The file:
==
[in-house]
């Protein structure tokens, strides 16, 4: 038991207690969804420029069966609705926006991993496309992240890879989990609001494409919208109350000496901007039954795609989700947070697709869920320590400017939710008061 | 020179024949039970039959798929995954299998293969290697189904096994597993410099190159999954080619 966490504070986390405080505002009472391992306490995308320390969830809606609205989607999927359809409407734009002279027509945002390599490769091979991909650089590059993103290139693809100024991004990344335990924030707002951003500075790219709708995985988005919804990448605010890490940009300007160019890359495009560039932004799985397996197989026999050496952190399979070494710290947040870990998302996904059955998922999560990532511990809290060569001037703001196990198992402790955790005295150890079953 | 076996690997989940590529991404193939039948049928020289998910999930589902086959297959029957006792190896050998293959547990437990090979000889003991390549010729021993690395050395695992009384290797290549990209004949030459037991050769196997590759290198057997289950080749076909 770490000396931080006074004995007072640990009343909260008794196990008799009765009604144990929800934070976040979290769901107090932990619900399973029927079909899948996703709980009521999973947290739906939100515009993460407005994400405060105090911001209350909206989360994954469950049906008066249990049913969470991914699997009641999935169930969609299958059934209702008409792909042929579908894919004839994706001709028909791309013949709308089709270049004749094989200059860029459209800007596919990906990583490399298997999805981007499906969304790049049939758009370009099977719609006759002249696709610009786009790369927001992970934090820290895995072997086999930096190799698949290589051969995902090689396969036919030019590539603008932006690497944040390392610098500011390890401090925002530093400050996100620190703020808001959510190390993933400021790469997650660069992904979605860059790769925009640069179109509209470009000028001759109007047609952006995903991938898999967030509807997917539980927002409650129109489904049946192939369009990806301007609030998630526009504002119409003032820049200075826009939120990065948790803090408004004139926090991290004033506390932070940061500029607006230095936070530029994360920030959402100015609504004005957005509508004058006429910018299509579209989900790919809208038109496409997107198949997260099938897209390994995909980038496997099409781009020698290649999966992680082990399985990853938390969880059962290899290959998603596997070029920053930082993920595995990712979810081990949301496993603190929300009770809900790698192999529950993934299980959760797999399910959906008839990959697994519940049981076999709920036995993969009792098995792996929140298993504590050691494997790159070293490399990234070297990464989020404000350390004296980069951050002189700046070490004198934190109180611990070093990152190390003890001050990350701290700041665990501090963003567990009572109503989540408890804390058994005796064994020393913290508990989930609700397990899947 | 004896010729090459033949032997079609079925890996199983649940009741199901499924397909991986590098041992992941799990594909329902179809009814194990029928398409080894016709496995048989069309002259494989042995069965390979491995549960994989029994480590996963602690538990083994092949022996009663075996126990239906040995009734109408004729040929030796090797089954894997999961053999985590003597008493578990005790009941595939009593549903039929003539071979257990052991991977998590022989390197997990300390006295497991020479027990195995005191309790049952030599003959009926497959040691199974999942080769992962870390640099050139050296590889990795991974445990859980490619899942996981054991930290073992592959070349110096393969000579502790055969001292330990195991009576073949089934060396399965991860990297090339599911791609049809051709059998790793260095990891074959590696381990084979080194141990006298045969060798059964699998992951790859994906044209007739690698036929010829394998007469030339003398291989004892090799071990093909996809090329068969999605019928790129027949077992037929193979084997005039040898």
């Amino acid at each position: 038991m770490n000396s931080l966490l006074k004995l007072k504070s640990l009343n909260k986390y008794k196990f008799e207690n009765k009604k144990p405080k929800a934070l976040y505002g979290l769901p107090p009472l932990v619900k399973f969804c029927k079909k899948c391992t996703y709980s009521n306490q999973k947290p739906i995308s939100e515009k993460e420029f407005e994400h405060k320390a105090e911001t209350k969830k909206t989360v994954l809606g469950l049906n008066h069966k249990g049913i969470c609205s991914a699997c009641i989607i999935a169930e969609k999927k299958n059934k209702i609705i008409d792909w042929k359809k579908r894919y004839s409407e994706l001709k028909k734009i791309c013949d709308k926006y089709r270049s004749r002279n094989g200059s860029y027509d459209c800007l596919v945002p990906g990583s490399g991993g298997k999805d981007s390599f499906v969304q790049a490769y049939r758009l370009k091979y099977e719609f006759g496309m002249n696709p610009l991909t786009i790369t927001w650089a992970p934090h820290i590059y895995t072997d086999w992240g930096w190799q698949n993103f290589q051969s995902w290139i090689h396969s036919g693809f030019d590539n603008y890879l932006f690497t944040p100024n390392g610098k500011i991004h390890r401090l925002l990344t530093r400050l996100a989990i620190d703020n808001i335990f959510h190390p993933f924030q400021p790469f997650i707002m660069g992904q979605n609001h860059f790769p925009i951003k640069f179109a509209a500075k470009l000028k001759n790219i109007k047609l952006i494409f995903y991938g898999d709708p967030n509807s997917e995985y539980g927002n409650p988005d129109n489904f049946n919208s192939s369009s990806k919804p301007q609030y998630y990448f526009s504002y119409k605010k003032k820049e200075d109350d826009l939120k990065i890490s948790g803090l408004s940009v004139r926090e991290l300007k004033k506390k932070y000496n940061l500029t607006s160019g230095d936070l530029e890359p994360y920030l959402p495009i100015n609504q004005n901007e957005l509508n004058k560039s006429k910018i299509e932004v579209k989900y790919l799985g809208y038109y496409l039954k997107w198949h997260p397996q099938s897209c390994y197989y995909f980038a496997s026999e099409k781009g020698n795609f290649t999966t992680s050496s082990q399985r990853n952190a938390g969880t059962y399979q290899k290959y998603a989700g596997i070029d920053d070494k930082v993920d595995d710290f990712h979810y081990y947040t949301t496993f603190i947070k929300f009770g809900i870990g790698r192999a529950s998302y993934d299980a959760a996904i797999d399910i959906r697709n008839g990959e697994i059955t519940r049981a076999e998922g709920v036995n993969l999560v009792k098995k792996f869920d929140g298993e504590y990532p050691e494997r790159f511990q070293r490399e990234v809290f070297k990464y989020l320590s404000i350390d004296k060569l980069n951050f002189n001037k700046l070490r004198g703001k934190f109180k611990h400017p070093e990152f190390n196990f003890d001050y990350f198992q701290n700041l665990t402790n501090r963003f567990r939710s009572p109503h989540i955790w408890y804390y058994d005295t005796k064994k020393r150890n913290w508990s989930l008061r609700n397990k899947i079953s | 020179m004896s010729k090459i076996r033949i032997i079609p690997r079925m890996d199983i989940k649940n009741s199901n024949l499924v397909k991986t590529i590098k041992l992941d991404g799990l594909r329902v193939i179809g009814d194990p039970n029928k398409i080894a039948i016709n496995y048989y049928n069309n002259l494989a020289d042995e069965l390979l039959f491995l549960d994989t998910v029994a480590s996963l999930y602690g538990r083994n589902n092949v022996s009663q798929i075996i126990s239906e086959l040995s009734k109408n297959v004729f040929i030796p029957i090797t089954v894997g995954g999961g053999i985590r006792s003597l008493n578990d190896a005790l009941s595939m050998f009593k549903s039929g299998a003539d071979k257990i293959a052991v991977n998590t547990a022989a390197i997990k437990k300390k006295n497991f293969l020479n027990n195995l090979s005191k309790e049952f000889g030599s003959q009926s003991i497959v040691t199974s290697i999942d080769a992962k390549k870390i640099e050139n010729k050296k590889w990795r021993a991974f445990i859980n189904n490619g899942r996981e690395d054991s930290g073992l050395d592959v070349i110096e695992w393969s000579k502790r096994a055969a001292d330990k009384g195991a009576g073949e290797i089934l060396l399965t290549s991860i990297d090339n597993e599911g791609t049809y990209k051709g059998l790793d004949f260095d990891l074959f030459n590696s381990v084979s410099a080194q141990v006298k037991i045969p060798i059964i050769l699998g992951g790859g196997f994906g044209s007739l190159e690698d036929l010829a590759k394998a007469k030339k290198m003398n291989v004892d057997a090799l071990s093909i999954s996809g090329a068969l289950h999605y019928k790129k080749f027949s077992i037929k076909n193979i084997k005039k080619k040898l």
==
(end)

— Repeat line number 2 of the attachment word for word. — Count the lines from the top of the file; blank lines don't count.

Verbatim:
């Protein structure tokens, strides 16, 4: 038991207690969804420029069966609705926006991993496309992240890879989990609001494409919208109350000496901007039954795609989700947070697709869920320590400017939710008061 | 020179024949039970039959798929995954299998293969290697189904096994597993410099190159999954080619 966490504070986390405080505002009472391992306490995308320390969830809606609205989607999927359809409407734009002279027509945002390599490769091979991909650089590059993103290139693809100024991004990344335990924030707002951003500075790219709708995985988005919804990448605010890490940009300007160019890359495009560039932004799985397996197989026999050496952190399979070494710290947040870990998302996904059955998922999560990532511990809290060569001037703001196990198992402790955790005295150890079953 | 076996690997989940590529991404193939039948049928020289998910999930589902086959297959029957006792190896050998293959547990437990090979000889003991390549010729021993690395050395695992009384290797290549990209004949030459037991050769196997590759290198057997289950080749076909 770490000396931080006074004995007072640990009343909260008794196990008799009765009604144990929800934070976040979290769901107090932990619900399973029927079909899948996703709980009521999973947290739906939100515009993460407005994400405060105090911001209350909206989360994954469950049906008066249990049913969470991914699997009641999935169930969609299958059934209702008409792909042929579908894919004839994706001709028909791309013949709308089709270049004749094989200059860029459209800007596919990906990583490399298997999805981007499906969304790049049939758009370009099977719609006759002249696709610009786009790369927001992970934090820290895995072997086999930096190799698949290589051969995902090689396969036919030019590539603008932006690497944040390392610098500011390890401090925002530093400050996100620190703020808001959510190390993933400021790469997650660069992904979605860059790769925009640069179109509209470009000028001759109007047609952006995903991938898999967030509807997917539980927002409650129109489904049946192939369009990806301007609030998630526009504002119409003032820049200075826009939120990065948790803090408004004139926090991290004033506390932070940061500029607006230095936070530029994360920030959402100015609504004005957005509508004058006429910018299509579209989900790919809208038109496409997107198949997260099938897209390994995909980038496997099409781009020698290649999966992680082990399985990853938390969880059962290899290959998603596997070029920053930082993920595995990712979810081990949301496993603190929300009770809900790698192999529950993934299980959760797999399910959906008839990959697994519940049981076999709920036995993969009792098995792996929140298993504590050691494997790159070293490399990234070297990464989020404000350390004296980069951050002189700046070490004198934190109180611990070093990152190390003890001050990350701290700041665990501090963003567990009572109503989540408890804390058994005796064994020393913290508990989930609700397990899947 | 004896010729090459033949032997079609079925890996199983649940009741199901499924397909991986590098041992992941799990594909329902179809009814194990029928398409080894016709496995048989069309002259494989042995069965390979491995549960994989029994480590996963602690538990083994092949022996009663075996126990239906040995009734109408004729040929030796090797089954894997999961053999985590003597008493578990005790009941595939009593549903039929003539071979257990052991991977998590022989390197997990300390006295497991020479027990195995005191309790049952030599003959009926497959040691199974999942080769992962870390640099050139050296590889990795991974445990859980490619899942996981054991930290073992592959070349110096393969000579502790055969001292330990195991009576073949089934060396399965991860990297090339599911791609049809051709059998790793260095990891074959590696381990084979080194141990006298045969060798059964699998992951790859994906044209007739690698036929010829394998007469030339003398291989004892090799071990093909996809090329068969999605019928790129027949077992037929193979084997005039040898």